Futurists see opportunities in an ageing society


Lucerne, 12 July 2005. Europe's leading futurists and futures experts gathered for the first time in Lucerne for a symposium. At the European Futurists Conference Lucerne, 200 participants from 19 countries discussed new methods of perceiving and seizing the future as well as new findings in futures studies.

The theme of the conference centred on how Europe can shape its future: indeed, the futurists in Lucerne demonstrated without doubt that Europe's ageing and decreasing population is also concealing opportunities for growth. Due to increased savings, a low interest rate is emerging which is stimulating investment in research and development. A shrinking population also offers the possibility of redefining growth: from quantitative to qualitative growth. Increasingly, companies will also be relying on employees aged over 55.

The futurists proceed on the assumption that Europe is in the middle of a process of fundamental change which will radically alter the political and economic landscape over next 10 to 20 years. According to the Deutsche Bank's predictions, the national economies of India, Malaysia and China will grow by more than 5 percent a year by 2020, whereas growth in Europe - apart from a few exceptions - will achieve noticeably less than half this figure; with 0.7 percent, Switzerland was right at the bottom of all the countries examined.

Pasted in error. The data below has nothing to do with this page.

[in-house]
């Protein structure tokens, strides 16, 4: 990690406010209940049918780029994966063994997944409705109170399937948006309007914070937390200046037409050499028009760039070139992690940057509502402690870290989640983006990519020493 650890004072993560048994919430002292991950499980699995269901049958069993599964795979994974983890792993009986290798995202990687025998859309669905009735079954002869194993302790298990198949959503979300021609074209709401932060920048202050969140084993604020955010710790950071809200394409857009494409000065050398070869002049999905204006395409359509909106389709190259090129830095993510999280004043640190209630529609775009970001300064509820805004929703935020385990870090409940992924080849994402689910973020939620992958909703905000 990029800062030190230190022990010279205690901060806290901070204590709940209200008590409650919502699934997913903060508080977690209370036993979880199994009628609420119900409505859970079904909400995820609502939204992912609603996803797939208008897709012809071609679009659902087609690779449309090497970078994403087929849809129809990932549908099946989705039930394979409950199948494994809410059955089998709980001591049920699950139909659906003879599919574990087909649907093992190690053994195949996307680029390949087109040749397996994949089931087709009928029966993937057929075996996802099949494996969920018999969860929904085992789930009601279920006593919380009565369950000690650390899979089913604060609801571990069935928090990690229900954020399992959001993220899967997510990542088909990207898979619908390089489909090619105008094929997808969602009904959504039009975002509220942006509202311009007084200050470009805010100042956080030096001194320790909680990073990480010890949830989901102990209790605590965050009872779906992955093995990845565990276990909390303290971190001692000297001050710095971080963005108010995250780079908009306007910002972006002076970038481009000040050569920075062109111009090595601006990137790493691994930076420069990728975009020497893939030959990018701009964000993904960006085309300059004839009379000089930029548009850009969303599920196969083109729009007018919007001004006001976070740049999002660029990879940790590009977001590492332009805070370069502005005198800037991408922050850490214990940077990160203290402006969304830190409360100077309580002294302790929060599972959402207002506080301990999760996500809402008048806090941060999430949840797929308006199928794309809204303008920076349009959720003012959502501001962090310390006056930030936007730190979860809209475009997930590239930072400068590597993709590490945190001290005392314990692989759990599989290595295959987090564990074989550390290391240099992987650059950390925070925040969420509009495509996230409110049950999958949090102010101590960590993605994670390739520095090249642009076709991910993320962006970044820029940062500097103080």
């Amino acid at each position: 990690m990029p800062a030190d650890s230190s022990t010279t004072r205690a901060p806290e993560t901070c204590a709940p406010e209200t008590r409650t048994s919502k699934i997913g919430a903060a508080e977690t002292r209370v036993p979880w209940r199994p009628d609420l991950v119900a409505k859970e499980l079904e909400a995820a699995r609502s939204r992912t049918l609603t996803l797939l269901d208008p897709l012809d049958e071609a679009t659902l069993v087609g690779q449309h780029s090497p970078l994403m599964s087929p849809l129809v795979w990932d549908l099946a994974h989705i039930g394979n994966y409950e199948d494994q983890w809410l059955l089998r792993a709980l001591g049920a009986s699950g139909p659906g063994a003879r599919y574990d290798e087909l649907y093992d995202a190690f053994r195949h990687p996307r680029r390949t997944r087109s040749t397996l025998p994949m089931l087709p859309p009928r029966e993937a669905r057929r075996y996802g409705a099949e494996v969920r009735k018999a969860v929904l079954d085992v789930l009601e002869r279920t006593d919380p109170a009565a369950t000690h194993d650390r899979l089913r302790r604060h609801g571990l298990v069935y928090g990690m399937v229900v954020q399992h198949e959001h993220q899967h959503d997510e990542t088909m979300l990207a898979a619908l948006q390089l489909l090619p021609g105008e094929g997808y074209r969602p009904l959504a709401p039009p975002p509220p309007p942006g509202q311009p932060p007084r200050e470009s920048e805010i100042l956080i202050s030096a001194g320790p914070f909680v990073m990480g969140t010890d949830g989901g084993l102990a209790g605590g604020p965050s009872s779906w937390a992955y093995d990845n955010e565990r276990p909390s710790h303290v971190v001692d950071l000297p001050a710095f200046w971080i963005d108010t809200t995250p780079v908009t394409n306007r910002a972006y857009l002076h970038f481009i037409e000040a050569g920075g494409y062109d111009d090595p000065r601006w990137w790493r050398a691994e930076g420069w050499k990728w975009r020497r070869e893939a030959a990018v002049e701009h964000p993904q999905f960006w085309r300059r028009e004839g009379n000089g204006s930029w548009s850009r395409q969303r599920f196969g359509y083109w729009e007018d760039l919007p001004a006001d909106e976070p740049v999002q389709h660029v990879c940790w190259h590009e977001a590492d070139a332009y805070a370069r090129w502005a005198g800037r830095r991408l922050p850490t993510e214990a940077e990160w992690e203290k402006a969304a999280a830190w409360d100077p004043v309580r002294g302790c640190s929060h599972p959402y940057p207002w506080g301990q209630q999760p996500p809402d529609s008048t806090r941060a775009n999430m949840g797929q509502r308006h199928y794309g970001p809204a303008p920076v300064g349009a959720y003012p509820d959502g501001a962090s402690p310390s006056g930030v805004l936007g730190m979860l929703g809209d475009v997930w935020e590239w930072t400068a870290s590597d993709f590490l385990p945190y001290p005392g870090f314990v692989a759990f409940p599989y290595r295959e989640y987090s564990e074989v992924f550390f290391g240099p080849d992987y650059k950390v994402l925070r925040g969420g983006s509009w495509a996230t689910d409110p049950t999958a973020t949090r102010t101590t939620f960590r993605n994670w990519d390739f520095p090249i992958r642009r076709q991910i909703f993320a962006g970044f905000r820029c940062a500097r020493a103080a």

All of this also leads to more a more considerate relationship with resources and the environment. A survey at the conference also revealed an optimistic picture for Europe's future, principally in respect of the environment and business. However, the futurists were rather sceptical with regard to Europe's role in world politics.
In view of the 20 million unemployed in the EU states, investment in the research and development of futuristic technologies, and investment in the education and further training of individuals will play a decisive role for the future of Europe. "However, we should not be deceived into believing that we can think our way into the future in a linear fashion based on the present", says Georges T. Roos, Managing Director of the conference.

Pero Micic, President of the Advisory Board of the European Futurists Conference Lucerne: "Futures research cannot take the place of business, politics and society in planning the future. However, it can assist in reducing the number of surprises in the future and cutting down the reaction times to changes."

Thanks to its systematic futures research, Siemens has therefore, for example, recognised that "people do not want a futuristic, technology-dominated future. Rather they want technology which is unobtrusively integrated into the environment and supports everyday living", says Heinrich Stuckenschneider, Head of Strategic Marketing at Siemens. For Siemens this is an important pointer for the development of new products.

The European Futurists Conference will be held annually in Lucerne. It is organised by Europe's leading futures institutes and supported by the city and canton of Lucerne, Swisscom Innovation and the Secretary of State for Education and Research.